- Adequate sunglasses must be part of summer time protection. People with diabetes are more at risk for cataracts and sun exposure creates a bigger incidence of cataracts. When you wear dark glasses without UV protection your pupils actually dilate and allow more light in which is worse than no sunglasses at all. Glasses should contain 99-100% UV protection. If you are not sure you can take them to an eye glass store or optician to check. The color or tint of the lens is not as important as the UV protection it provides. You do not need to pay a high price for sunglasses. You can purchase sunglasses for $5-10 that offer 99-100% protection or fancy expensive ones with 50% UV protection. The bigger the better because they will block more sun. Consider wrap around glasses which really protect the sides of your eyes and face.
- Although the above information is the way to go for sun protection there are some foods which may help protect the skin. Included are hot green tea (antioxidants which reduce inflammation), sweet potatoes (contains Vitamin A and C which may support collagen and reduce cancer risk), tomatoes (lycopene – neutralizes free radicals that can increase aging; pureed or cooked tomatoes seem to be the most protective), and walnuts (packed with Omega-3’s which can decrease the anti-inflammatory response).
- If you do end up with a sunburn, try cool baths, ice packs and hydro-cortisone cream to reduce inflammation; think aspirin or ibuprofen for pain relief. Oatmeal baths or Aloe Vera cooled in the refrigerator can help. Stay super hydrated, drinking lots of water to prevent dehydration.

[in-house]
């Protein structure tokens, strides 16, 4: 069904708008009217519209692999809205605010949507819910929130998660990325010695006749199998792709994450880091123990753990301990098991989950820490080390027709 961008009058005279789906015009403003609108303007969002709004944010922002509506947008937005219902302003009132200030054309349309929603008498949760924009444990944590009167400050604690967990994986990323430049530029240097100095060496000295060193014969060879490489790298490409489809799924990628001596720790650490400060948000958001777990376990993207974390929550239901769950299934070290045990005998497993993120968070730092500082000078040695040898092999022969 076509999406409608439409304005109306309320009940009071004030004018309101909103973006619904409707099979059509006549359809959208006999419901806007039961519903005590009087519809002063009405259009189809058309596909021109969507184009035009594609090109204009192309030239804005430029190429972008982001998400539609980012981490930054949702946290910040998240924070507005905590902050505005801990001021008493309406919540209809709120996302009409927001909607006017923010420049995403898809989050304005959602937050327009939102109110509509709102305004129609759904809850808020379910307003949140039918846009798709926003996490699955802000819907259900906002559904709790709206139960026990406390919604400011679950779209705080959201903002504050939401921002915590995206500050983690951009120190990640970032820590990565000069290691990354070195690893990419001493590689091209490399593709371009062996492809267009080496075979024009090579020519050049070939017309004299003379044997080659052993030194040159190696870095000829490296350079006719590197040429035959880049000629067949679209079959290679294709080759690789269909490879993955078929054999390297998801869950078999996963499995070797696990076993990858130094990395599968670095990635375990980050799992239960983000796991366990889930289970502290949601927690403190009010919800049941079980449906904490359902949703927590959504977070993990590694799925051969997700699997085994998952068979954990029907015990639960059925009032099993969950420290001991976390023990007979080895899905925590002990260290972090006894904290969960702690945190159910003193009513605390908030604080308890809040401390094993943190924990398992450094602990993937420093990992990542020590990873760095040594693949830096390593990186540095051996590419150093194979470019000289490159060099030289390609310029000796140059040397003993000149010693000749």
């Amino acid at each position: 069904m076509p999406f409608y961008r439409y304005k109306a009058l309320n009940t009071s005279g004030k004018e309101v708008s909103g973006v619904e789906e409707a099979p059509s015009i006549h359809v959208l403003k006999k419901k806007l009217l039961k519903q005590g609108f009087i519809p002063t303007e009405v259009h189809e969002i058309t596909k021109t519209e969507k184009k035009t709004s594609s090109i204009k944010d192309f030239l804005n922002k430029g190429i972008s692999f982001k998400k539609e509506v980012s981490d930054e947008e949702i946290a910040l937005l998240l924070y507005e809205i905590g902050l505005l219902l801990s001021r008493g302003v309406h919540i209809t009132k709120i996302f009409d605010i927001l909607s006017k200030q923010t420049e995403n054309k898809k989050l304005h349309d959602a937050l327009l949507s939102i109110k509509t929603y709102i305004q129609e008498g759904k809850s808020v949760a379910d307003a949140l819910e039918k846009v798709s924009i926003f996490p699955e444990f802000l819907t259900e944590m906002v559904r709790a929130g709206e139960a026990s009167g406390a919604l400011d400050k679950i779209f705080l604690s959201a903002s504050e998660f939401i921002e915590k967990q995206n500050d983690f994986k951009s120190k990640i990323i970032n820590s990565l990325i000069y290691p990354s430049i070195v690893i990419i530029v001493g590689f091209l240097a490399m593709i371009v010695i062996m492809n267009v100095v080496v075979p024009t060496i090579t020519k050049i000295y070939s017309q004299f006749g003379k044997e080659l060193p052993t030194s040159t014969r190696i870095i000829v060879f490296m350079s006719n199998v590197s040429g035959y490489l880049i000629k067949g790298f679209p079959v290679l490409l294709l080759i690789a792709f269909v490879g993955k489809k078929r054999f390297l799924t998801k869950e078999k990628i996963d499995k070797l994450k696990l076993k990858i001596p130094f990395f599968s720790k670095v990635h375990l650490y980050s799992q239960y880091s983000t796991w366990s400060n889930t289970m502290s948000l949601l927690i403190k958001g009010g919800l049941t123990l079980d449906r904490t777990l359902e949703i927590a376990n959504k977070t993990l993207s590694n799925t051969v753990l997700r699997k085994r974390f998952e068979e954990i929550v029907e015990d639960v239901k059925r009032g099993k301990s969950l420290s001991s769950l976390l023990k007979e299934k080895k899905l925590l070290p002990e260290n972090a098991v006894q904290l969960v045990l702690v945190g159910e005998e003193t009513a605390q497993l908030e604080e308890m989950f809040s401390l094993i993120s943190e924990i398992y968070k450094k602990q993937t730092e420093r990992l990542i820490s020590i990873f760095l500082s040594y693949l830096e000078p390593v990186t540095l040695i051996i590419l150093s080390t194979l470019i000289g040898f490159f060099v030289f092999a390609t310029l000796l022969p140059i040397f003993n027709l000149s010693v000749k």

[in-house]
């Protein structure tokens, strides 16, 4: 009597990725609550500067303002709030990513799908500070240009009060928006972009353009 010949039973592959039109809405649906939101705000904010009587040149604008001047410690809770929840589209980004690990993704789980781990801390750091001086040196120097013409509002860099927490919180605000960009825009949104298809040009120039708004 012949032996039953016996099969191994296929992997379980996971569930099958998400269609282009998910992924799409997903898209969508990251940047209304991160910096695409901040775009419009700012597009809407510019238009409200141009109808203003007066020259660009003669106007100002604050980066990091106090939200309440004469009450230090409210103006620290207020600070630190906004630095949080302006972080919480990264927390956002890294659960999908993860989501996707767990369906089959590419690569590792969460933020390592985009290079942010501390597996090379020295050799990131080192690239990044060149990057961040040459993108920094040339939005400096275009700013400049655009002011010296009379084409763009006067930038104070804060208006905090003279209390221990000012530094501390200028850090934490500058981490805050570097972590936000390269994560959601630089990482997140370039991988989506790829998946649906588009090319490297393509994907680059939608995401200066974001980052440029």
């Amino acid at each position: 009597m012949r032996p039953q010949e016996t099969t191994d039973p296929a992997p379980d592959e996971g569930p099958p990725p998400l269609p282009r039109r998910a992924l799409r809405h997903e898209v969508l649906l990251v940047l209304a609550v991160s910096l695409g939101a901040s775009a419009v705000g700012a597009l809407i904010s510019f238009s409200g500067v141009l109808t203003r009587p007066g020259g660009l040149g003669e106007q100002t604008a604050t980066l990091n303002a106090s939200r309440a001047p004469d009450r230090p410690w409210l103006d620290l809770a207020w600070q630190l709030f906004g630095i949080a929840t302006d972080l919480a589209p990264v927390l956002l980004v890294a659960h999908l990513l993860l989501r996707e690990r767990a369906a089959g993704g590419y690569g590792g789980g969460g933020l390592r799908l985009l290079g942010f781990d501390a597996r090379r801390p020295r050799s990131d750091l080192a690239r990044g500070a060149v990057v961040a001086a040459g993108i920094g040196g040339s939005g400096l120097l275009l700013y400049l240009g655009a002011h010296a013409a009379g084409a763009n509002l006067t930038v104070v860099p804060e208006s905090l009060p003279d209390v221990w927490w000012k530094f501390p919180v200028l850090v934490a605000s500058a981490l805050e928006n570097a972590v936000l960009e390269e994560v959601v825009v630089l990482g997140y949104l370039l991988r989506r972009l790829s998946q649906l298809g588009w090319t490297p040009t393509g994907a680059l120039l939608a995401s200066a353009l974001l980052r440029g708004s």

Remember to have your annual skin cancer screening from the dermatologist. Be on the lookout for any changes in moles or sores that do not heal. With some planning and care you can prevent summer skin problems from the sun!
NOTE: Consult your Doctor first to make sure my recommendations fit your special health needs.
She is a member of the American Diabetes Association as well as the South Florida Association of Diabetes Educators. She worked with the education department of NBMC to help educate the hospital's in-patient nurses about diabetes. She practices a healthy lifestyle and has worked as a personal fitness trainer in the past.
She was one of the initiators of the North Broward Diabetes Center (NBMC) which started in 1990 and was one of the first American Diabetes Association (ADA) certified programs in Broward County, Florida for nearly two decades. Robbie has educated patients to care for themselves and has counseled them on healthy eating, heart disease, high lipids, use of glucometers, insulin and many other aspects of diabetes care. The NBMC Diabetes Center received the Valor Award from the American Diabetes Center for excellent care to their patients. Robbie has volunteered over the years as leader of many diabetes support groups.